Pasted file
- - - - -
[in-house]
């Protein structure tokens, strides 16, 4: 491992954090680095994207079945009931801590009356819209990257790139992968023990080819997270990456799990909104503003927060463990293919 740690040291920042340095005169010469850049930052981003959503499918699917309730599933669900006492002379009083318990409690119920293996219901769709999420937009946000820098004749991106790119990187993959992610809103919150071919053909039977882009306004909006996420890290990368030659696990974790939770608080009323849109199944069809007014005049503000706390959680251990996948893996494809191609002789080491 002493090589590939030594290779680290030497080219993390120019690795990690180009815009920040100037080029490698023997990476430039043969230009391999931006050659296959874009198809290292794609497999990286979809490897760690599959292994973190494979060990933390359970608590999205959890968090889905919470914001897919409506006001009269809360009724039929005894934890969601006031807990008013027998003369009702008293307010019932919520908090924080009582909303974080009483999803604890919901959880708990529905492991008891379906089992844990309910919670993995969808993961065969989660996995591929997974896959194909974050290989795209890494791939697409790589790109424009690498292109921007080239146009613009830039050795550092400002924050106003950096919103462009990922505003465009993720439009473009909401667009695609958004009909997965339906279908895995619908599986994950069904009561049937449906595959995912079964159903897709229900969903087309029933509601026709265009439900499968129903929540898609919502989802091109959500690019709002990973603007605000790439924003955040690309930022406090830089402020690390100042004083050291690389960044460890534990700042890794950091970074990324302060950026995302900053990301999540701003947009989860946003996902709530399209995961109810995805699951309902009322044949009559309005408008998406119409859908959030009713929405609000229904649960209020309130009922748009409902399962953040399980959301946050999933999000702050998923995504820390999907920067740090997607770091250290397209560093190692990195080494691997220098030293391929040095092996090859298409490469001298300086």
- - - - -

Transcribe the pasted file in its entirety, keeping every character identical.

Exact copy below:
[in-house]
């Protein structure tokens, strides 16, 4: 491992954090680095994207079945009931801590009356819209990257790139992968023990080819997270990456799990909104503003927060463990293919 740690040291920042340095005169010469850049930052981003959503499918699917309730599933669900006492002379009083318990409690119920293996219901769709999420937009946000820098004749991106790119990187993959992610809103919150071919053909039977882009306004909006996420890290990368030659696990974790939770608080009323849109199944069809007014005049503000706390959680251990996948893996494809191609002789080491 002493090589590939030594290779680290030497080219993390120019690795990690180009815009920040100037080029490698023997990476430039043969230009391999931006050659296959874009198809290292794609497999990286979809490897760690599959292994973190494979060990933390359970608590999205959890968090889905919470914001897919409506006001009269809360009724039929005894934890969601006031807990008013027998003369009702008293307010019932919520908090924080009582909303974080009483999803604890919901959880708990529905492991008891379906089992844990309910919670993995969808993961065969989660996995591929997974896959194909974050290989795209890494791939697409790589790109424009690498292109921007080239146009613009830039050795550092400002924050106003950096919103462009990922505003465009993720439009473009909401667009695609958004009909997965339906279908895995619908599986994950069904009561049937449906595959995912079964159903897709229900969903087309029933509601026709265009439900499968129903929540898609919502989802091109959500690019709002990973603007605000790439924003955040690309930022406090830089402020690390100042004083050291690389960044460890534990700042890794950091970074990324302060950026995302900053990301999540701003947009989860946003996902709530399209995961109810995805699951309902009322044949009559309005408008998406119409859908959030009713929405609000229904649960209020309130009922748009409902399962953040399980959301946050999933999000702050998923995504820390999907920067740090997607770091250290397209560093190692990195080494691997220098030293391929040095092996090859298409490469001298300086």